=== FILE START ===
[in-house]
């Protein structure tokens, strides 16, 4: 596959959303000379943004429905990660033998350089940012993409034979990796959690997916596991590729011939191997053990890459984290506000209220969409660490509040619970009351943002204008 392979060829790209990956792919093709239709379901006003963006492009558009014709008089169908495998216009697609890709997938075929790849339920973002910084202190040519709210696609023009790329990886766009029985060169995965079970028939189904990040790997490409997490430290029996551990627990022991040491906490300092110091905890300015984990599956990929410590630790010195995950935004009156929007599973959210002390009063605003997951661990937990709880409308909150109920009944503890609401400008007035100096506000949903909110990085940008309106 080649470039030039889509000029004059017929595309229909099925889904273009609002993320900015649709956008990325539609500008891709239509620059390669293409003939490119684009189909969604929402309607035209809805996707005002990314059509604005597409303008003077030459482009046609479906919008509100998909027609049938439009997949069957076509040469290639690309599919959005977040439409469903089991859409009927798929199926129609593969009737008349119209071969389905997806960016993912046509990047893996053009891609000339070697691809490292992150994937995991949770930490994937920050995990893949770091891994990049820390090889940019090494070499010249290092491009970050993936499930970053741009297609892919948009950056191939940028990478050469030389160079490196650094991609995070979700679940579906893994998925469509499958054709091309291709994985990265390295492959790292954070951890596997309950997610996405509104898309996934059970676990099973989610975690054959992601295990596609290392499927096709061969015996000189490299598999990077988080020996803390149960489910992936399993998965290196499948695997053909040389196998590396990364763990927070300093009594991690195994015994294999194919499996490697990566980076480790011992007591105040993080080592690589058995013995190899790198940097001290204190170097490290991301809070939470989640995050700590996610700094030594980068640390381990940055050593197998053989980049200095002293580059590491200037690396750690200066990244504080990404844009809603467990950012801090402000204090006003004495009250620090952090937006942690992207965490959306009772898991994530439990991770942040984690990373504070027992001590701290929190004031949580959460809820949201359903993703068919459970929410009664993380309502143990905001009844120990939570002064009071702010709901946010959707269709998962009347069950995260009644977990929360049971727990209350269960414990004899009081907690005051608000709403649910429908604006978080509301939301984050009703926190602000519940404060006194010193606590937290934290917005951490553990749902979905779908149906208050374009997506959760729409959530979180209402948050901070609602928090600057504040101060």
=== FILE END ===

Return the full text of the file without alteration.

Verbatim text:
[in-house]
């Protein structure tokens, strides 16, 4: 596959959303000379943004429905990660033998350089940012993409034979990796959690997916596991590729011939191997053990890459984290506000209220969409660490509040619970009351943002204008 392979060829790209990956792919093709239709379901006003963006492009558009014709008089169908495998216009697609890709997938075929790849339920973002910084202190040519709210696609023009790329990886766009029985060169995965079970028939189904990040790997490409997490430290029996551990627990022991040491906490300092110091905890300015984990599956990929410590630790010195995950935004009156929007599973959210002390009063605003997951661990937990709880409308909150109920009944503890609401400008007035100096506000949903909110990085940008309106 080649470039030039889509000029004059017929595309229909099925889904273009609002993320900015649709956008990325539609500008891709239509620059390669293409003939490119684009189909969604929402309607035209809805996707005002990314059509604005597409303008003077030459482009046609479906919008509100998909027609049938439009997949069957076509040469290639690309599919959005977040439409469903089991859409009927798929199926129609593969009737008349119209071969389905997806960016993912046509990047893996053009891609000339070697691809490292992150994937995991949770930490994937920050995990893949770091891994990049820390090889940019090494070499010249290092491009970050993936499930970053741009297609892919948009950056191939940028990478050469030389160079490196650094991609995070979700679940579906893994998925469509499958054709091309291709994985990265390295492959790292954070951890596997309950997610996405509104898309996934059970676990099973989610975690054959992601295990596609290392499927096709061969015996000189490299598999990077988080020996803390149960489910992936399993998965290196499948695997053909040389196998590396990364763990927070300093009594991690195994015994294999194919499996490697990566980076480790011992007591105040993080080592690589058995013995190899790198940097001290204190170097490290991301809070939470989640995050700590996610700094030594980068640390381990940055050593197998053989980049200095002293580059590491200037690396750690200066990244504080990404844009809603467990950012801090402000204090006003004495009250620090952090937006942690992207965490959306009772898991994530439990991770942040984690990373504070027992001590701290929190004031949580959460809820949201359903993703068919459970929410009664993380309502143990905001009844120990939570002064009071702010709901946010959707269709998962009347069950995260009644977990929360049971727990209350269960414990004899009081907690005051608000709403649910429908604006978080509301939301984050009703926190602000519940404060006194010193606590937290934290917005951490553990749902979905779908149906208050374009997506959760729409959530979180209402948050901070609602928090600057504040101060």